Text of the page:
The end of March, beginning of April has seen a significant number of regulation and initiative updates relating to construction. Not least the Government Construction Strategy 2016 – 20, the deadline for BIM level 2 and the National Infrastructure Delivery Plan.

Government and construction

The Government Construction Strategy 2016 – 20, Strategy looks at three core areas: improving client capabilities, digital and data technologies and skills. The strategy presents ideas on improving efficiencies in the pipeline, such as early engagement of suppliers and the development of a collaborative environment within the supply chain and the realisation of BIM level 2.

The beginning of April saw the deadline for the use of BIM level 2 on all major government projects. Our BIM round-up provides an overview on the news in this area, including the latest research from BIM4M2.

The National Infrastructure Pipeline 2016 provides further detail on the recent budget announcements regarding HS2, HS3 and Crossrail, together with details of investment in over 600 infrastructure projects and programmes in all sectors across the UK. The Pipeline gives an overview of what, when and where infrastructure will be built. £300 billion is to be invested in the coming five years. The accompanying National Infrastructure Delivery Plan 2016 to 2021, that sets out the strategy for improved infrastructure delivery, is the first to detail how infrastructure will support large-scale housing, regeneration and key social infrastructure.

Pertinent in light of news that 17 schools built in Scotland have been closed due to structural faults. Edinburgh Schools Partnership (ESP) built the schools during the first round of public-private partnerships (PPP). If you are interested in getting your construction product specified for education, then take a look at our new eBook, based on our recent research Construction Market Report: UK Education Sector.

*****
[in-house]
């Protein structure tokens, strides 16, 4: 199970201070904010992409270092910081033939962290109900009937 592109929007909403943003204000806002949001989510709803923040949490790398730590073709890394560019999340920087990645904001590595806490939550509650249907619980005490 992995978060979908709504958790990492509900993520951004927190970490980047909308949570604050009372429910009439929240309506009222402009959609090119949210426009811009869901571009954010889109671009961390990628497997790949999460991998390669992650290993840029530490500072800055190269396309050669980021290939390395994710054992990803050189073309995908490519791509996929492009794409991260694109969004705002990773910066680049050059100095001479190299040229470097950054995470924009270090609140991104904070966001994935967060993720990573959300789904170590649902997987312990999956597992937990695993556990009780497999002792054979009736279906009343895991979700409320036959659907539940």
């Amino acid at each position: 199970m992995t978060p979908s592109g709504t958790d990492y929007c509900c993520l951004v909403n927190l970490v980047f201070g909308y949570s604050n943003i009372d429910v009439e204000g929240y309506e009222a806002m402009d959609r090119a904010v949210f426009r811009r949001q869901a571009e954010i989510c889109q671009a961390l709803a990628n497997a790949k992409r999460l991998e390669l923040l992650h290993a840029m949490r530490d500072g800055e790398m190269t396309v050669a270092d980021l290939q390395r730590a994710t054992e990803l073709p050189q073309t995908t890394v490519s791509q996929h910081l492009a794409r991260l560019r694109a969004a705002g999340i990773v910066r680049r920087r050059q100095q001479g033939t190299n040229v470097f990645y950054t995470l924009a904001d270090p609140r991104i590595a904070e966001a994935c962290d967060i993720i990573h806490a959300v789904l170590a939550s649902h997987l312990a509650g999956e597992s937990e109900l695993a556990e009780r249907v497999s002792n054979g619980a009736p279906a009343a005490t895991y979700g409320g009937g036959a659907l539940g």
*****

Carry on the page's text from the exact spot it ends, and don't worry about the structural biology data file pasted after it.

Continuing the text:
Government and housing

The building regulations have been updated to include revised accessible housing standards. Jean Hewitt, Director of the Centre for Accessible Environments takes a look at the housing standards, asking are they fit for purpose? Asking how we can achieve accessibility in our housing stock to meet the needs of our diverse and ageing population.

In London Arcadis provides an overview of the growth in prime homes, reporting that the capital’s high-end residential market is still viewed favourably. This comes as government relaxes the rules on shared ownership. Yet The Guardian questions the scheme asking is shared ownership a slippery slope?

Government is conducting a technical consultation on starter home regulations. They are seeking views on the details for the regulations to support the starter homes clauses in the Housing and Planning Bill; including options for the starter homes requirement on reasonably sized sites.

And a potential merger between L&Q, The Hyde Group and East Thames could create one of the country’s top four largest house builders. Together, the three organisations will be able to build 100,000 new homes across London and the South East.

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